Pete Carroll Show: How an accountability meeting propelled Seahawks’ defense
The Seahawks had their best all around game of the season in a 28-21 win over the Arizona Cardinals on Thursday night, and most notably Seattle’s defense played well and the run game with a returning Carlos Hyde was a major factor.
As you can imagine, head coach Pete Carroll loved that style of football.
“I think it was really clear that we were able to return to the kind of style that we’ve grown familiar with over the years and I thought that Carlos Hyde really illustrated that with him hitting the line of scrimmage and running the football,” he said Friday morning on The Pete Carroll Show with 710 ESPN Seattle’s Danny and Gallant. “He just set everything in motion for a well-balanced night, and the defense played a really nice ballgame.”
How did the defense get things turned around after such a bad start to the season? Carroll explained in his weekly radio show.
Accountability meeting pays dividends
For weeks, the Seahawks struggled in most areas on defense, mainly stopping the pass and getting after the quarterback. That changed on Thursday night.
When the Cardinals beat the Seahawks in Week 7, Seattle had no QB hits or sacks while Kyler Murray threw the ball 48 times for 360 yards and three touchdowns. He also added 67 yards and a score on the ground. Seattle made Murray’s life harder this time around with three sacks and hitting him seven times. Murray threw for 269 yards and two scores and had just 15 rushing yards, far and away his fewest rushing total this season.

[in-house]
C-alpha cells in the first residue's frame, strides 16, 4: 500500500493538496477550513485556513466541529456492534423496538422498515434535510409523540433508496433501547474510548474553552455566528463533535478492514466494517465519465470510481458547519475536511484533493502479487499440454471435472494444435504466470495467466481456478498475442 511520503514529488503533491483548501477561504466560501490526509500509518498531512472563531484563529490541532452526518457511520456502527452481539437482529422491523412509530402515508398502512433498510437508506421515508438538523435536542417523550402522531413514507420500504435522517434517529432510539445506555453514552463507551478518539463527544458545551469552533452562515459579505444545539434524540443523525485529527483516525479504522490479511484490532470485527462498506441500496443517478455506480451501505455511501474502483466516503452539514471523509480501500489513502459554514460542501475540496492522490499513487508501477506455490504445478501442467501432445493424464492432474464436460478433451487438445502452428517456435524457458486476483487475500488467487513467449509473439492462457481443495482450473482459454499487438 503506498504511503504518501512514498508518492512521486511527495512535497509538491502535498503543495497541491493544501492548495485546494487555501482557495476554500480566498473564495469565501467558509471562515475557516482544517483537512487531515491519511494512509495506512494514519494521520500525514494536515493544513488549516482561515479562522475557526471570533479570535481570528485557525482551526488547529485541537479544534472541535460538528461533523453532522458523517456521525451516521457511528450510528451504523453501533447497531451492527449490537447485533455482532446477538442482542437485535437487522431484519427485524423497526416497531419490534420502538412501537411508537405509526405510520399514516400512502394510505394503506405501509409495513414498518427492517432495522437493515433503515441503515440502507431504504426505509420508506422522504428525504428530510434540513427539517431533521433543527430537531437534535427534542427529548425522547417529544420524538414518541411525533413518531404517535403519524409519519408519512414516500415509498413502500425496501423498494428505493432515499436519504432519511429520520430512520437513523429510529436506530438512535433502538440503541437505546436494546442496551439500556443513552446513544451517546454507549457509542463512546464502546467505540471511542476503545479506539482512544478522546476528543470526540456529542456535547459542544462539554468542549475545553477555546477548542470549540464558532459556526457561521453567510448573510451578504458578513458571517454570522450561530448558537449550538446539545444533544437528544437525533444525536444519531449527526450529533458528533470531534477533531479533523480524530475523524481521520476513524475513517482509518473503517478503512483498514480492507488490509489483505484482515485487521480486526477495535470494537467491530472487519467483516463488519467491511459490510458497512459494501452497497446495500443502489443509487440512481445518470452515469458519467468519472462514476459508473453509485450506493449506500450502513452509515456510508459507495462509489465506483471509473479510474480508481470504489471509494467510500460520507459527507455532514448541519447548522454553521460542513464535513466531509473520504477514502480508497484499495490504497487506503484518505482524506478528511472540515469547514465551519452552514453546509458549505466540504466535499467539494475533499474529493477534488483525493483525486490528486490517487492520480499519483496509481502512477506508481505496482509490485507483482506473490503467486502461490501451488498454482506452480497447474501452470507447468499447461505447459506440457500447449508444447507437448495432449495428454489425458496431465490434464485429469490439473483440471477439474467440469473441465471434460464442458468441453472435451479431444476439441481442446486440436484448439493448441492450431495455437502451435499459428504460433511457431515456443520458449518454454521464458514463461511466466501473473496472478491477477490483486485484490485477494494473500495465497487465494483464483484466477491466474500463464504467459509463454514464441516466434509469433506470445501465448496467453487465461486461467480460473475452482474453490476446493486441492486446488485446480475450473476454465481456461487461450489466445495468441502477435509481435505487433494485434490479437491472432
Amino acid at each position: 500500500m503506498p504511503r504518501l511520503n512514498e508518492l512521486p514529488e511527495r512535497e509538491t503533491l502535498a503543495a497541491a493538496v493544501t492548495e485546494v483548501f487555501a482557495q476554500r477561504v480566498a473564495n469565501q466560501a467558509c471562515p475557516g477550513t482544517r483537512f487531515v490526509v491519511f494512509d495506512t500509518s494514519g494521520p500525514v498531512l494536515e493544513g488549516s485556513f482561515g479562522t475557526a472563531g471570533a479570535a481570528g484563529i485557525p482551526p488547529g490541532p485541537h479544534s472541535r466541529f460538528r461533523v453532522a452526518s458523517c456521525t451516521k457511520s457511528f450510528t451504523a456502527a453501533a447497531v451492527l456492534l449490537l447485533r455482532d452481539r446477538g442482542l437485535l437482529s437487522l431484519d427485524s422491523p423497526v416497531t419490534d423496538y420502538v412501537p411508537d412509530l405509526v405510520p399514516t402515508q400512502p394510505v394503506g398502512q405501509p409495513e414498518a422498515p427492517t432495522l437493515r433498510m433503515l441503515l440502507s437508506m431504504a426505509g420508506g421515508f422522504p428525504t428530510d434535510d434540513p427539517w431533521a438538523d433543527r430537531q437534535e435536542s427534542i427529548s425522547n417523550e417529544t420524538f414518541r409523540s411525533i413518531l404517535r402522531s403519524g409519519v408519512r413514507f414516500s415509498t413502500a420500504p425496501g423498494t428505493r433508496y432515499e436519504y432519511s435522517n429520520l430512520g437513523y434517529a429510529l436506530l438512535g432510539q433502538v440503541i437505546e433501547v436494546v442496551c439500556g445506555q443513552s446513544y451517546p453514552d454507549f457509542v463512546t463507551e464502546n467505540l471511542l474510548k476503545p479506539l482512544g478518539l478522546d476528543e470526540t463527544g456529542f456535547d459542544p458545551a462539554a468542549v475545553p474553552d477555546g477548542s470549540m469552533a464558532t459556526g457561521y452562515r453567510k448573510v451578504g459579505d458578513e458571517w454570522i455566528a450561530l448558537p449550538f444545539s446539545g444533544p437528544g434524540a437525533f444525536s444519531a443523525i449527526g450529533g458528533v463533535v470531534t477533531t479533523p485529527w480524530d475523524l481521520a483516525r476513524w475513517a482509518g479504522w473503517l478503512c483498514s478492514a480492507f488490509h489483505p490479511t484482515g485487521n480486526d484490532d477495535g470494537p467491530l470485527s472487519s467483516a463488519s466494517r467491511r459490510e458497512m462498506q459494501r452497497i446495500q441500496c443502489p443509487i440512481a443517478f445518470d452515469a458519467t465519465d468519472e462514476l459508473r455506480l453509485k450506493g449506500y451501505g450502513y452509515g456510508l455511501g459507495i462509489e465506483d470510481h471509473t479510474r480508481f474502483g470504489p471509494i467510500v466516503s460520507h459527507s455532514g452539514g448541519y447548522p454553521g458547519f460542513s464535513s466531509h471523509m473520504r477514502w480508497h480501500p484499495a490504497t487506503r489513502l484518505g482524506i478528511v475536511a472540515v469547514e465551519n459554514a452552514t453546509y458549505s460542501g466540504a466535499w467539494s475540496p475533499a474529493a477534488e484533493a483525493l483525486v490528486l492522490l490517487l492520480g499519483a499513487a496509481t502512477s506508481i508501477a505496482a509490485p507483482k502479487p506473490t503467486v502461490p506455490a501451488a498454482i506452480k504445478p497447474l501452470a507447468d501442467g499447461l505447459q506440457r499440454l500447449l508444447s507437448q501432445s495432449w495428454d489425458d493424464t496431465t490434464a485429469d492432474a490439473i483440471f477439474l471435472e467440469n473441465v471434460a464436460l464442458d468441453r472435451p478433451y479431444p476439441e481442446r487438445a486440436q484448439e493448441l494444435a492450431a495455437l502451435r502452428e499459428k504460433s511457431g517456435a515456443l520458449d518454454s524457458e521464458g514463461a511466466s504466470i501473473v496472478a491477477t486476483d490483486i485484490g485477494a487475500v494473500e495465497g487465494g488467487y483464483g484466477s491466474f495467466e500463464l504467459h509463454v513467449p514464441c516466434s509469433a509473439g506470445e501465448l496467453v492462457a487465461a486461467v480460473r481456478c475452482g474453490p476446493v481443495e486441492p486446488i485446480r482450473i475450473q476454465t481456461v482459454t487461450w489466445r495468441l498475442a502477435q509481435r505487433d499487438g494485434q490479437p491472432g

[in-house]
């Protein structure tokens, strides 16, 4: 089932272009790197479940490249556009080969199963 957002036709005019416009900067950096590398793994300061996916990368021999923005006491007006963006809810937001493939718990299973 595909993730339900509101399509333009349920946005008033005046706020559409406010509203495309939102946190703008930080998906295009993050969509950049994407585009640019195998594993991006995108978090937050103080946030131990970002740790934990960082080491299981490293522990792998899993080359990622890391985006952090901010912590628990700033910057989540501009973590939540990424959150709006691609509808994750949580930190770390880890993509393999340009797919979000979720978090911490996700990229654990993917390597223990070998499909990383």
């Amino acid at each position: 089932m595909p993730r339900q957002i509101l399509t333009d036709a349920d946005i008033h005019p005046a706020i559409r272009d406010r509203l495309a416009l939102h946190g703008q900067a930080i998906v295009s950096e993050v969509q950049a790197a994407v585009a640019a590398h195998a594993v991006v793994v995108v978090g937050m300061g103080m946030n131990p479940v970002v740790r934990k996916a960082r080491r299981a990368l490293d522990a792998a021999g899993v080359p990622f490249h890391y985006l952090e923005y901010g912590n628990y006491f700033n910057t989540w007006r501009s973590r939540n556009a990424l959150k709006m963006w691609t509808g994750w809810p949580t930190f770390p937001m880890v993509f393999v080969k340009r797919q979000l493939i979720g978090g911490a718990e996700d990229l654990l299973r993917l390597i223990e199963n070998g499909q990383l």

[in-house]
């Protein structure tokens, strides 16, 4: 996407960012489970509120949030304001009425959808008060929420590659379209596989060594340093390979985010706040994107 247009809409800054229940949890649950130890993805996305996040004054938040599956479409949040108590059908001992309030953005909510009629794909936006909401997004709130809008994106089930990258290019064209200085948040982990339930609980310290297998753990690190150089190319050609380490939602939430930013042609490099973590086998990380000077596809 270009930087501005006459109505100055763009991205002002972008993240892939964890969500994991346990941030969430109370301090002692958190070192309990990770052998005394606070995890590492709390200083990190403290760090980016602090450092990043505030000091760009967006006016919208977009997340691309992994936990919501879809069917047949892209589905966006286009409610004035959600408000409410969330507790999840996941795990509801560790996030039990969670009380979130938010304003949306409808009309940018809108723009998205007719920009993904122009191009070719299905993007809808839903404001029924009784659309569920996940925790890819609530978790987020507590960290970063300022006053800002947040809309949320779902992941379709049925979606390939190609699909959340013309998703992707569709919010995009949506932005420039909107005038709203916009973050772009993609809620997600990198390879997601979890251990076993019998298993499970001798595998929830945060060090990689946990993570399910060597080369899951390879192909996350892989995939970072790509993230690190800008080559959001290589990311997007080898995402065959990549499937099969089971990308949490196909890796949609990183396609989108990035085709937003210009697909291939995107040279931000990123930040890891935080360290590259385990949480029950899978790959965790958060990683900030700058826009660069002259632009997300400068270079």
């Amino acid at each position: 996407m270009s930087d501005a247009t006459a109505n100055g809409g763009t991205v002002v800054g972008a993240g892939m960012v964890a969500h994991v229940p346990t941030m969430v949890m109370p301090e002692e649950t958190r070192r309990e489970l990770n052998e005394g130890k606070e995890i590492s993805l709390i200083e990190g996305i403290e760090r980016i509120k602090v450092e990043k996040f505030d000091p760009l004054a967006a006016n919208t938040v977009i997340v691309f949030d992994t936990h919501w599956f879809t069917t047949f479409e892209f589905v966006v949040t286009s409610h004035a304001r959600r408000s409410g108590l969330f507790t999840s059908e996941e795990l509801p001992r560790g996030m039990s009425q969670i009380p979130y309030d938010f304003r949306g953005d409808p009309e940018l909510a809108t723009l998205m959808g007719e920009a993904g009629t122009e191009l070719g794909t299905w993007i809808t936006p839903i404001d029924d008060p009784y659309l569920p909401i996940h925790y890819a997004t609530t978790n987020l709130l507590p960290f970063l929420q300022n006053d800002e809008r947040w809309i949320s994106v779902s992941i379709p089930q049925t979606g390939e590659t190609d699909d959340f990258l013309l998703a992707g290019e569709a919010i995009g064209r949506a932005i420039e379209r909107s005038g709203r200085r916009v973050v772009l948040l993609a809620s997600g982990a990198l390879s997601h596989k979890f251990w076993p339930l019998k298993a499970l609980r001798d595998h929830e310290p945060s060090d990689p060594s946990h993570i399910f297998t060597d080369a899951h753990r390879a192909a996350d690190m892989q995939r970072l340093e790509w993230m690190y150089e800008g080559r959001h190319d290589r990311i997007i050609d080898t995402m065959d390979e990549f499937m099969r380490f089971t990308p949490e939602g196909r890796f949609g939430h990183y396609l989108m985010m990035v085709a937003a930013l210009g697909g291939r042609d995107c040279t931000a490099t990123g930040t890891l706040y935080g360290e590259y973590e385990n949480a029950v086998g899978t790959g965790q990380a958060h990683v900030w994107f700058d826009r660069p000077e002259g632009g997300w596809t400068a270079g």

Additionally, the Seahawks entered this contest allowing over 450 yards a game and the Cardinals had the top rushing attack with over 160 rushing yards a game. Seattle held Arizona to 315 total yards and just 57 rushing yards.
So what caused that dramatic of a shift? Carroll said it started with defensive coordinator Ken Norton Jr., who has been under a lot of scrutiny this year due to the defense’s play.
“It was Wednesday night and Kenny had a meeting where the players all go through their own position and what they have to do in some of our base calls, and it was one of the most remarkable defensive meetings I’ve ever been in,” Carroll said. “Every single guy just riffed on what he’s supposed to do, who he’s supposed to communicate with, how it’s supposed to work out, what you can count on coming from me. And then the next guy and the next guy, one after another after another (took their turn).”
Carroll called the meeting one of accountability and said that it allowed that group to get to “the next step” both as a defense and as an entire football team.
“I said something when we met as a team after that. I said something to the whole team of ‘Something just happened here’ and we’ve kind of evolved to the point where now we can go play,” Carroll said. “I thought it was just the first illustration of we’ll go play better now. We’ll get better than what we looked like the other night and we’ll continue to improve. It’s really exciting because it’s been a long haul and guys have had to go through a lot… to get there. … It’s a big step for us and I know everyone’s excited about that and I certainly am, too.”
That meeting clearly worked out, but the turn started last week in a loss to the Rams where the Seahawks allowed only one score after halftime. Carroll said it’s clear the defense is finally starting to show some chemistry, which was on display for a full 60 minutes against the Cardinals.